How to Start a Web Design Business
by Janet Attard
Can you still start a profitable web design business with so many low cost web design companies in the market? That's what one of our readers wants to know. The answer to this question is an answer that also can be applied in many other businesses that think they have to compete on price.
I am scheduled to be "Sequestered" on June 28th. I have been plastering the local community with resumes and applications but we're approaching a date when, given the lag between ads being posted and interviews being scheduled and offers being extended, it's likely I'll be out of work for a few weeks, at least.
I have an EIN number for a Web design business that I toyed with for several years. I had a Web domain that I let expire a while back because I just wasn't using it and we're cutting down on expenses that we can, because the future is so uncertain. But I'm considering gearing it all back up again and trying to freelance my way out of this. But I'm scared.
We are awash in a sea of television advertising touting $5 Web sites. Just log in and point and click and you can have a "professional looking" Web presence in just minutes. I need $1200-$1500 at a minimum to make it worth my while. How do I compete with that? I can talk about custom, bespoke Web pages that don't look like a dog trainer's site in Denver or a used-car site in Milwaukee or a bakery in San Diego, but still. $5 or $1500?
I'm wondering what the future of this all might be. I feel like maybe I'm Blockbuster Video, getting hammered by Netflix and a new way of doing things. What do you think?
-- A Web Developer Friend
I feel your pain! It's difficult to find a good job, and the thought of having to replace the income from a day job with freelance income can be pretty scary if you are starting the business from scratch.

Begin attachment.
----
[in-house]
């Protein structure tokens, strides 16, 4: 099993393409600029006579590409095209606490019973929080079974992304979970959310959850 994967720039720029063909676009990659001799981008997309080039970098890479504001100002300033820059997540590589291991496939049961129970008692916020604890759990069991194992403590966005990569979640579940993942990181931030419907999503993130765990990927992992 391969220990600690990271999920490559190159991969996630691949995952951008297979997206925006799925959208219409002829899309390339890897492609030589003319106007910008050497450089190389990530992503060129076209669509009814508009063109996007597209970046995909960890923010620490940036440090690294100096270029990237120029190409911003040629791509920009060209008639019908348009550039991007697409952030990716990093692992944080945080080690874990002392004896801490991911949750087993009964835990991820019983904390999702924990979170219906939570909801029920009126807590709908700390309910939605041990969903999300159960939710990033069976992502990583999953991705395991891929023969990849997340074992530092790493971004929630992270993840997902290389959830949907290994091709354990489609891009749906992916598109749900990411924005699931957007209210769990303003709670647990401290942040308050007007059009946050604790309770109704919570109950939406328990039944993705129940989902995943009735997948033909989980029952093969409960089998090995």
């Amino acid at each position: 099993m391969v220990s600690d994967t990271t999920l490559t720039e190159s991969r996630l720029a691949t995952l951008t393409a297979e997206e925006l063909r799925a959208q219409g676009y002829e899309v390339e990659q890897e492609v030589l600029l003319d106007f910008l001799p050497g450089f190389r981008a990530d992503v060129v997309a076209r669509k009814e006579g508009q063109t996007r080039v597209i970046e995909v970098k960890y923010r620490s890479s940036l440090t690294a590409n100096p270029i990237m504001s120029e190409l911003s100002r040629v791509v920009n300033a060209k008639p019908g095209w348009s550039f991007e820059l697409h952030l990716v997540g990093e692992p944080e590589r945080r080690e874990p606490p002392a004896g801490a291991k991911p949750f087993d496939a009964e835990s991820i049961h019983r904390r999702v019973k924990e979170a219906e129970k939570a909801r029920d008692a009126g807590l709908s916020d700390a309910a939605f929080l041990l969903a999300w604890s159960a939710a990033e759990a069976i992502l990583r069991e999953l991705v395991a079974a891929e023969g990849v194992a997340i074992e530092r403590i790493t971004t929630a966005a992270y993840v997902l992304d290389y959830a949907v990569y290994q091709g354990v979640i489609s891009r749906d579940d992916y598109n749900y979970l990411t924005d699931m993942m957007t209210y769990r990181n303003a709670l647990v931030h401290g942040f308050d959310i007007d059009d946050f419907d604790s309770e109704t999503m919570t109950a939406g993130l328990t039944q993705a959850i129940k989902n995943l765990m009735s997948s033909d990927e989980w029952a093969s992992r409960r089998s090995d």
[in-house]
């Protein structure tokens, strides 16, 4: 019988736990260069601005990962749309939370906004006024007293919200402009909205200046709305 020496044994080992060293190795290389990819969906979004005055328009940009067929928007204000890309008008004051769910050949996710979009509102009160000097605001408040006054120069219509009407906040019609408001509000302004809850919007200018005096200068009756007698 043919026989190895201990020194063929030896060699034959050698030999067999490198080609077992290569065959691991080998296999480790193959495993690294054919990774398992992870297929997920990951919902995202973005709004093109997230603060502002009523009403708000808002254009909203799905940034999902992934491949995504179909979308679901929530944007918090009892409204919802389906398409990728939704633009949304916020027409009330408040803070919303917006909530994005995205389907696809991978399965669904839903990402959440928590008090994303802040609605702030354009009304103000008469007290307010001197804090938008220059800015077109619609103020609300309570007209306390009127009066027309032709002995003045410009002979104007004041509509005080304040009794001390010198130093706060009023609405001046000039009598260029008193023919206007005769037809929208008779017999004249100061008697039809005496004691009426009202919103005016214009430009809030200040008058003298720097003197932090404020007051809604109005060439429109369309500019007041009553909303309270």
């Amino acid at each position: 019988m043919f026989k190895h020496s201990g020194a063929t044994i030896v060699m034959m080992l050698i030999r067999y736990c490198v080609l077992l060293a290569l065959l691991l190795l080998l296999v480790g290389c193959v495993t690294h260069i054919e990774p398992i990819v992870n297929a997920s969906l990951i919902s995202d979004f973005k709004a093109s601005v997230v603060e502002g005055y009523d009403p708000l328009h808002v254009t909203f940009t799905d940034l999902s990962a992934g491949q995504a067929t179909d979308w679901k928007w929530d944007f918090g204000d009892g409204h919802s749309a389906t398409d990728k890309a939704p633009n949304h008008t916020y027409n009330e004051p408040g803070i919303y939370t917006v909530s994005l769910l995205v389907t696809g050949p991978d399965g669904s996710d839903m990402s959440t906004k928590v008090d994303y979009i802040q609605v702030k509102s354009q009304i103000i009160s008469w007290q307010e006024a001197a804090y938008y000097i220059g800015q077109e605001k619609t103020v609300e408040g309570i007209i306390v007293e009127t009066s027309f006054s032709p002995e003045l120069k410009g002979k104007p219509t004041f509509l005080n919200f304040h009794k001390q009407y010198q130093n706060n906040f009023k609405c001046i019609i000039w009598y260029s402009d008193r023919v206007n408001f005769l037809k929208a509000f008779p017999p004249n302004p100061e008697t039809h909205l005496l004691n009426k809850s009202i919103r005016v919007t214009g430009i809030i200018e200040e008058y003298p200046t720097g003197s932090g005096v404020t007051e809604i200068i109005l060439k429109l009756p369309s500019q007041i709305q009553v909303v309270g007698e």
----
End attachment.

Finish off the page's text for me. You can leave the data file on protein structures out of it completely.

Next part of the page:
You're right that there are plenty of places where a business can set up a website for very little money, but nevertheless, there are web developers who have very successful businesses, providing income not only for themselves, but also for employees and freelancers who work for them.
Here's how to do it:
- Offer services that businesses can't get from DIY site-building software. These may include database driven sites, sites with rotating graphics or custom designs, complex forms, and other features that require programming. Simple brochure-type sites and simple Word Press sites are harder to make money from because they are easier to create and there are a lot of developers who have only basic skills competing for the work. (There are also all those low-costs DIY solutions.)
- Target clients who realize that the way their website looks and works may play a critical role in whether or not they land new business.
- Focus on targets whose businesses are big enough that they can budget for quality web design work.
- Network and get known in business groups that the types of customers you want are likely to frequent. As you start to get involved in various business networking groups, look through their member directories and click on member website links. Non-working links and links to site that need improvement could be a source of business. But tread carefully. Never tell someone their site looks unprofessional. They may have designed it themself, or their spouse, or son or trusted friend might have created it. Just let them know you've just started a web development business and are available if they are thinking about changing the design or functionality of their site.
- Encourage friends and satisfied customers to give you referrals.
- Network with other web developers, graphic designers, and SEO specialists. If you find a client who needs a skill you don't have, one of your networking contacts may be able to handle the task on an outsourced basis. Likewise, when they need what you can do, they may pass work to you.
To get started, you will need to get a website of your own set up again, and put some samples on it. If you don't have any current samples to display, do some pro-bono work for friends or volunteer groups in your area. Because developing clients, a reputation and referrals takes time, you many also want to contact established web developers in your area to see if they ever use freelancers. The work would help bring in income while you get your own website and a portfolio set up.
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About the author:
Janet Attard is the founder of the award-winning Business Know-How small business web site and information resource. Janet is also the author of The Home Office And Small Business Answer Book and of Business Know-How: An Operational Guide For Home-Based and Micro-Sized Businesses with Limited Budgets. Follow Janet on Twitter at http://www.twitter.com/JanetAttard.